Friday, 20 May 2011 12:33
Inspired by this month’s 2011 Eat Local Challenge, we highlight a local farm that provides a community supported agriculture program that lets members order organic produce online and have it delivered to their door every week.
By Greg Allard
The doorbell rings Thursday at 4pm and Sandra Goldman is smiling. She knows the organic vegetables she ordered from Springsong Organics of Alachua the day before have arrived and now she can start dinner. “I enjoy buying fresh, healthy, organic vegetables and having it brought to my door personally by a local farmer,” Sandra, 61, says. “It reminds me of when I was a little girl and me and my sisters used to get so excited when the milk man came and sent milk down our chute.” The two-year-old program serves both Alachua and Gainesville and is the brainchild of owner Jeff Baptist, who started in the organic farming business in 1989. Jeff, 52, has a burgeoning business that supplies organic produce to Mother Earth, Wards Supermarket and Rainbow Produce in Gainesville. Baptist also supplies New Leaf Market in Tallahassee and is a regular fixture at the St. Augustine farmers market.
A NICE IDEA
“I decided to start this CSA program because many of my local customers thought it was a nice idea,” Jeff says. “Every Wednesday there is a new listing of what produce is available on our website; the customer picks what they want and then hits the submit button; then we pick the veggies fresh and bring them to their doorstep the next day." Sandra, an English teacher at the Alachua Learning Center, especially appreciates the freshness such a local farm can offer. “If you go to a supermarket, you often get veggies that are picked green and sit around for weeks before they ripen,” Sandra says. “Often they are gassed with chemicals, waxed, and just don’t taste as good as something picked the same day you receive them.” “We’ve been eating a lot of pasta lately and putting the fresh basil in everything,” she says. “It’s fantastic.”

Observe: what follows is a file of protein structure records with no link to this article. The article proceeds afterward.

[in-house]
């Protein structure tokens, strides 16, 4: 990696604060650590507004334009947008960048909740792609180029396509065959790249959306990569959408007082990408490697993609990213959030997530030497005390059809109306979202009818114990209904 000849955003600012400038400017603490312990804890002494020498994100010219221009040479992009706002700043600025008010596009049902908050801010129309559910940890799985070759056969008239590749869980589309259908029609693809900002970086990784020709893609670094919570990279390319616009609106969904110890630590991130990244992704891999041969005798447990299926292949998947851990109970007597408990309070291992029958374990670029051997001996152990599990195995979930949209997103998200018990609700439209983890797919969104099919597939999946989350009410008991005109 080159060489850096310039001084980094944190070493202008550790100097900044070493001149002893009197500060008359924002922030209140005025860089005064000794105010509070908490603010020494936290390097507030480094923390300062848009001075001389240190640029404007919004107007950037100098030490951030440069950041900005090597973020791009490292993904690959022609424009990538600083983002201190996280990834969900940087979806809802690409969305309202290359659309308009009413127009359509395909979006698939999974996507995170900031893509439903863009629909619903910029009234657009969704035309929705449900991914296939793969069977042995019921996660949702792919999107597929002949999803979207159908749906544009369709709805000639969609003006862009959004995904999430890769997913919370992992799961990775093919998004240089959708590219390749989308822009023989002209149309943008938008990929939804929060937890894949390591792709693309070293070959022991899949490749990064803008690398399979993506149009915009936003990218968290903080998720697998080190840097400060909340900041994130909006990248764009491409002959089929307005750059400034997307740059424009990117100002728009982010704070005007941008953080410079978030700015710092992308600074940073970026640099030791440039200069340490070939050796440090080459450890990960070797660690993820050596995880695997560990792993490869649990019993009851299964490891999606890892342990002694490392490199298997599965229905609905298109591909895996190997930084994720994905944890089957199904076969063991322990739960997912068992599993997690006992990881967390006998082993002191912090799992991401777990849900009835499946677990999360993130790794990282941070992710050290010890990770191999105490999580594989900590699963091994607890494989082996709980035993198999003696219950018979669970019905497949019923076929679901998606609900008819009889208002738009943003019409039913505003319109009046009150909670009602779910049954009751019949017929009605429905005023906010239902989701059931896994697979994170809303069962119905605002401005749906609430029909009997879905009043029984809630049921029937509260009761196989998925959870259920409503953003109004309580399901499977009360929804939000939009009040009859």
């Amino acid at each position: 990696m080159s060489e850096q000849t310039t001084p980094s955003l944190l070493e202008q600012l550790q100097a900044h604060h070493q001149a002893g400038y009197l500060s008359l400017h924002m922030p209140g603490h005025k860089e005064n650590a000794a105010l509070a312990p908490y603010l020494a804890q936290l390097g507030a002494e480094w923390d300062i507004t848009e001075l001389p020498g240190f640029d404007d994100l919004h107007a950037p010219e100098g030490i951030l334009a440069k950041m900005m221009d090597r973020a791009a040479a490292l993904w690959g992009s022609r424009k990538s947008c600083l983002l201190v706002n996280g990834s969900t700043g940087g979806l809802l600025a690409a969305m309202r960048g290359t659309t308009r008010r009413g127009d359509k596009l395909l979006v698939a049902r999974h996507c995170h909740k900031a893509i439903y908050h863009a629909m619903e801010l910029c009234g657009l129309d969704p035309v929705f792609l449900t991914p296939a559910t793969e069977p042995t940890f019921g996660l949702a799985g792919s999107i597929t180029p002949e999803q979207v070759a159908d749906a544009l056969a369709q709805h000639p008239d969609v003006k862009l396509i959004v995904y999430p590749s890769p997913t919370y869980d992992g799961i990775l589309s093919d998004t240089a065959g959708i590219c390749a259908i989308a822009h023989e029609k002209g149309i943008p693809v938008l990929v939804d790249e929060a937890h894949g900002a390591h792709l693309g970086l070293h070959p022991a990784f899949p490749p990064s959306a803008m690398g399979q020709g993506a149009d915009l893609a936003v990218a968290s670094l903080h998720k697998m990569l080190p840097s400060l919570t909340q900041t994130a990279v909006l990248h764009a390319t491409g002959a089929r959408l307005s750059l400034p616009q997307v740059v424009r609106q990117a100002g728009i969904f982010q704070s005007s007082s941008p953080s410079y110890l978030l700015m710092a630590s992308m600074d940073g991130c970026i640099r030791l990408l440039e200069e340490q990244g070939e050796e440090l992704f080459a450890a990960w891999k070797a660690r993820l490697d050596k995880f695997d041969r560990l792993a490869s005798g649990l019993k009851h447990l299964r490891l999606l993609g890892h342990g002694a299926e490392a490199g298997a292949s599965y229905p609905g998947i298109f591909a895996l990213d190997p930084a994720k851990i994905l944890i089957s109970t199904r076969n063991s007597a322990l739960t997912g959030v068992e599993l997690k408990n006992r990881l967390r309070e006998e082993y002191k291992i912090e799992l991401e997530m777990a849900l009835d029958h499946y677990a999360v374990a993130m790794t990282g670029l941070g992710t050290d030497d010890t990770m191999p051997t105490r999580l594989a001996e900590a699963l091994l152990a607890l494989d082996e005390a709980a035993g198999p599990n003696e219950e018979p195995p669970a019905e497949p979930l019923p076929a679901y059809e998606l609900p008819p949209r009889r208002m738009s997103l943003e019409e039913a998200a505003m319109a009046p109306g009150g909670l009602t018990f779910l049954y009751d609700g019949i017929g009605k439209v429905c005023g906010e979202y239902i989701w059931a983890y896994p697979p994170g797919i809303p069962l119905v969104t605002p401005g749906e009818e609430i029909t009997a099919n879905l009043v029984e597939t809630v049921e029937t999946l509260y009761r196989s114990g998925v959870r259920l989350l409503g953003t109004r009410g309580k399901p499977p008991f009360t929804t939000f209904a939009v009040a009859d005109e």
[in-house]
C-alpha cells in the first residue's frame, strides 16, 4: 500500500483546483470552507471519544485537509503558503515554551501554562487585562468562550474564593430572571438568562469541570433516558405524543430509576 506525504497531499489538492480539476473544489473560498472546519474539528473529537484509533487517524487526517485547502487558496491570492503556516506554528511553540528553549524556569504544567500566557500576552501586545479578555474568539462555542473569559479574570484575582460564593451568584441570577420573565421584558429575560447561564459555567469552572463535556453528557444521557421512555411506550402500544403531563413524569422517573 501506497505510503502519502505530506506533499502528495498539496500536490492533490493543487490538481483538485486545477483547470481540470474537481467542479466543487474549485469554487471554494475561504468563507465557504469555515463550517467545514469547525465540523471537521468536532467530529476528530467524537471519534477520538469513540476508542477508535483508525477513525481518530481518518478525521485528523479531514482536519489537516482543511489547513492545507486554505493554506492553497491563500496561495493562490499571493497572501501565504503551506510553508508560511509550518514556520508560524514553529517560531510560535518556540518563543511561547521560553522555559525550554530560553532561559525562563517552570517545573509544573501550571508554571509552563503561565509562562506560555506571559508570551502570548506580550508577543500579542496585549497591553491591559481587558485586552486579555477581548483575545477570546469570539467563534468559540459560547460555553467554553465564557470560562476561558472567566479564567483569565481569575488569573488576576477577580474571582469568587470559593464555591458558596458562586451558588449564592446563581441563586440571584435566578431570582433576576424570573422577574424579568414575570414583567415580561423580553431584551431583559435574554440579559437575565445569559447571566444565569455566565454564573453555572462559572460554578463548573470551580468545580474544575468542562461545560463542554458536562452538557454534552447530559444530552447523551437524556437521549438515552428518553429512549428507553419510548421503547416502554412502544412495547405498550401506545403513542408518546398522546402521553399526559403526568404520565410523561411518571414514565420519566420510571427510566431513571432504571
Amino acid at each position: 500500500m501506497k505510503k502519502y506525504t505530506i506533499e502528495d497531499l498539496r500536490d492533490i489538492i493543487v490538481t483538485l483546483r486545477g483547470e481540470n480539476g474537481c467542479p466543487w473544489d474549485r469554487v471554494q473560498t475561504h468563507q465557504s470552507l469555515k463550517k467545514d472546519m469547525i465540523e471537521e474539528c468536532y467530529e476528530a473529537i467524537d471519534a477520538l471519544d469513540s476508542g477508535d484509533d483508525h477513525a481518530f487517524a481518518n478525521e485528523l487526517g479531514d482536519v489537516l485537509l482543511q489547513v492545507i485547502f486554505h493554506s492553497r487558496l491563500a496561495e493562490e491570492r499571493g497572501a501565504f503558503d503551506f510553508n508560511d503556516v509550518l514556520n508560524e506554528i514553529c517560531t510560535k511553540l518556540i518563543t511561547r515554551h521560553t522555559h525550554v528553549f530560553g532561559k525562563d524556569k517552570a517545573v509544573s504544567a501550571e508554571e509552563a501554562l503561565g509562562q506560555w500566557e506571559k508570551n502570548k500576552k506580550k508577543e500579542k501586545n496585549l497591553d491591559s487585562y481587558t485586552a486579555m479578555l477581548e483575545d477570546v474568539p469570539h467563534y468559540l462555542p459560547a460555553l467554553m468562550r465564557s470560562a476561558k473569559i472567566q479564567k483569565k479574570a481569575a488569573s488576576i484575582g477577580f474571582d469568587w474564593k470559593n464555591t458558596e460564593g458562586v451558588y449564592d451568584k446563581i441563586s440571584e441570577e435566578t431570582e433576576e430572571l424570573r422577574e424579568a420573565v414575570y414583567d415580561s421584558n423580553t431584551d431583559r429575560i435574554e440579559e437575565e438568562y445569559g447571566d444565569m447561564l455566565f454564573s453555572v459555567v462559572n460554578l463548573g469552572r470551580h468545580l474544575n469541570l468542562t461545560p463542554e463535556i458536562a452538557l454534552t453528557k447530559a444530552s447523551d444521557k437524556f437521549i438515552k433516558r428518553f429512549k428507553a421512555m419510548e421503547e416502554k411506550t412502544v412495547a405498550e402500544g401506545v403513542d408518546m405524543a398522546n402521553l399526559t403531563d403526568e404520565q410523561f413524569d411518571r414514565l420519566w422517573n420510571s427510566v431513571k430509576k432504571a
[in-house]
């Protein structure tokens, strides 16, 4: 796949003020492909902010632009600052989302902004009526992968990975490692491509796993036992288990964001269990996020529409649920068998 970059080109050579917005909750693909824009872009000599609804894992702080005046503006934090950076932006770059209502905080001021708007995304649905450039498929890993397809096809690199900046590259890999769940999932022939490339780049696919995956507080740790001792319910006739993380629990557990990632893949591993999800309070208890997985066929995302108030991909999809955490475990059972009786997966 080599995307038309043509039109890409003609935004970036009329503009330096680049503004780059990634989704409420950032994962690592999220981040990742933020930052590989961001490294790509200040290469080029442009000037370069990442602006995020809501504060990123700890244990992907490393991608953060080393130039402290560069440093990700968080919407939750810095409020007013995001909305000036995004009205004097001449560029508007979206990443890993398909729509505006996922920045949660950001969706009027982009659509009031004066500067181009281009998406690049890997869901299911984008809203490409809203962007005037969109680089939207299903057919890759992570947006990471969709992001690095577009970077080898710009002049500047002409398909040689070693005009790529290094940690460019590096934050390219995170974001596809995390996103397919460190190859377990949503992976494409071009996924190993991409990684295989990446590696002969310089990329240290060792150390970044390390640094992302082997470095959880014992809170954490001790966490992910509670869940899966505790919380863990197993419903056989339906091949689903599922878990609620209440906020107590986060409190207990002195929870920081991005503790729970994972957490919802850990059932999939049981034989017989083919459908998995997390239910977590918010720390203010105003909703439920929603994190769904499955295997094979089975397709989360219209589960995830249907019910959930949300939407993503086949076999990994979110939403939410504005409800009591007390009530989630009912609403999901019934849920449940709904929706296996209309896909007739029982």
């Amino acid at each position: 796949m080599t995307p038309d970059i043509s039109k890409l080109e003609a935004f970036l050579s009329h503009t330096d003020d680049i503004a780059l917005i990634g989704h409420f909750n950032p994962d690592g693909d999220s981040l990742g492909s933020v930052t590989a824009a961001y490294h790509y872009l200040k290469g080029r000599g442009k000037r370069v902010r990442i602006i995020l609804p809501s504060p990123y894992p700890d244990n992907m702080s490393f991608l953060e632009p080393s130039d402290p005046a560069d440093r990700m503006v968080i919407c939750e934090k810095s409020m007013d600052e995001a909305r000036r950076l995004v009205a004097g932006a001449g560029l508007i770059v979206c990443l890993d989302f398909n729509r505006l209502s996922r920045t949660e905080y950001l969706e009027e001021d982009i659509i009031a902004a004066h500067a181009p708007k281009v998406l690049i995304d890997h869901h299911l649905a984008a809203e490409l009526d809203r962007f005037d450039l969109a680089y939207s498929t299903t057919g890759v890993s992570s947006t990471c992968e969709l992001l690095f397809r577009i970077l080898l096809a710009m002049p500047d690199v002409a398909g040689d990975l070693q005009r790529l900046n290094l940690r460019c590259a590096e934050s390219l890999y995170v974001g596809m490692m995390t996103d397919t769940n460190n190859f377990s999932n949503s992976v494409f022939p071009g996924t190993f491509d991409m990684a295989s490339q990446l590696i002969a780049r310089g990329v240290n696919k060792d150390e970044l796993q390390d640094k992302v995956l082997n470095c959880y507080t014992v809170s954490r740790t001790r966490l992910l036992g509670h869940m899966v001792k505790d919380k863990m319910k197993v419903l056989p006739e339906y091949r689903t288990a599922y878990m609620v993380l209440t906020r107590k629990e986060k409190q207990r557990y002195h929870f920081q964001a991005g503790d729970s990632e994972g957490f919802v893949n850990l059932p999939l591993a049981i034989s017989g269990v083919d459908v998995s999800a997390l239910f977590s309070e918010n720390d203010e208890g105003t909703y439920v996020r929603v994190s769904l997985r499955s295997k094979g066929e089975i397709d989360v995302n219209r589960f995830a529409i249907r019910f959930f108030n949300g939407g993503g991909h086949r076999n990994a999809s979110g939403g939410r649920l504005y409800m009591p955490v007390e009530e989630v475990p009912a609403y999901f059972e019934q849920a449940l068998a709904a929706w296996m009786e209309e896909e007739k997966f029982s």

Union Street Farmers M
Bo Diddley Community Plaza (University Avenue and SE 1st Street)
Alachua County Farmers Market
Saturday, 8:30 a.m. - 1 p.m.
conjunction of NW 34th Street and HWY 441
Haile Plantation Farmers Market
Saturday, 8:30 a.m. - noon
Haile Center Village off SE 98th Street
Tioga Town Center
Monday, 4-7 p.m.
Newberry Road five miles west of I-75
Thornebrook Farmers Market
Friday, 4-7 p.m. (starts May 20)
Thornebrook Village, intersection of NW 16th Avenue and 43rd Street
“It’s the first program of its kind that allows you to pick which vegetables you want,” Jeff says. “All the other programs I know of just give you whatever they want to give you.” Rosie’s Organic Farm, located in Gainesville, also participates in CSA, but they do not deliver. One can pick up produce from them at the Haile Plantation and Union Street farmers markets on Saturday and Wednesday, respectively. The available vegetables vary from month to month, according to the harvest season. This time of year, Springtime Organics is offering a wide variety. Just look at the list: spring mix, zucchini, yellow squash, arugula, pea sprouts, collards, dino kale, green kale, bok choy, dandelion, broccoli, green cabbage, cilantro, parsley, carrots with top, green chard, red chard, mustard greens, turnips and rutabagas. Availability for each month is listed on the website, with May having the most vegetables available. Baptist’s daughter, Prema, 19, has been working with her father for several years and has some realizations of her own concerning the business. “You are what you eat, and what you eat should be chemical-free,” she says. “Eating local organic produce is good for your health, the local economy and the environment.” Thus far, Jeff’s delivery route has 35 regular customers and plans to expand. “I feel we have a great program here and look forward to serving more customers in the future.”
There are multiple avenues for finding fresh, local produce throughout Gainesville, and a handful of CSA programs through local farms. Confused on just what this means? According to the University of Florida’s Institute of Food and Agricultural Sciences extension office, “Community Supported Agriculture” (CSA) is when a group of people pledges support to a farm so both the farmers and consumers share the risks and benefits of food production. It usually requires a commitment and payment in advance, and in return, you are treated to seasonal produce. For example, on the website www.springsongorganicfarm.com, there are several options for enrolling in the CSA for $11 each week and a half-year (or 26-week) commitment. The University of Florida also kick-started its first CSA program this year, and will repeat it again in the fall. You can pick which farm to support, depending on your price range, schedule and vegetable preferences, and pick up the vegetables at a set time and place each week. See sustainable.ufl.edu/gatorcsa for details. For more information about eating “farm fresh” in Gainesville, head to www.gainesvillefarmfresh.com, where you can also find more on the Eat Local Challenge.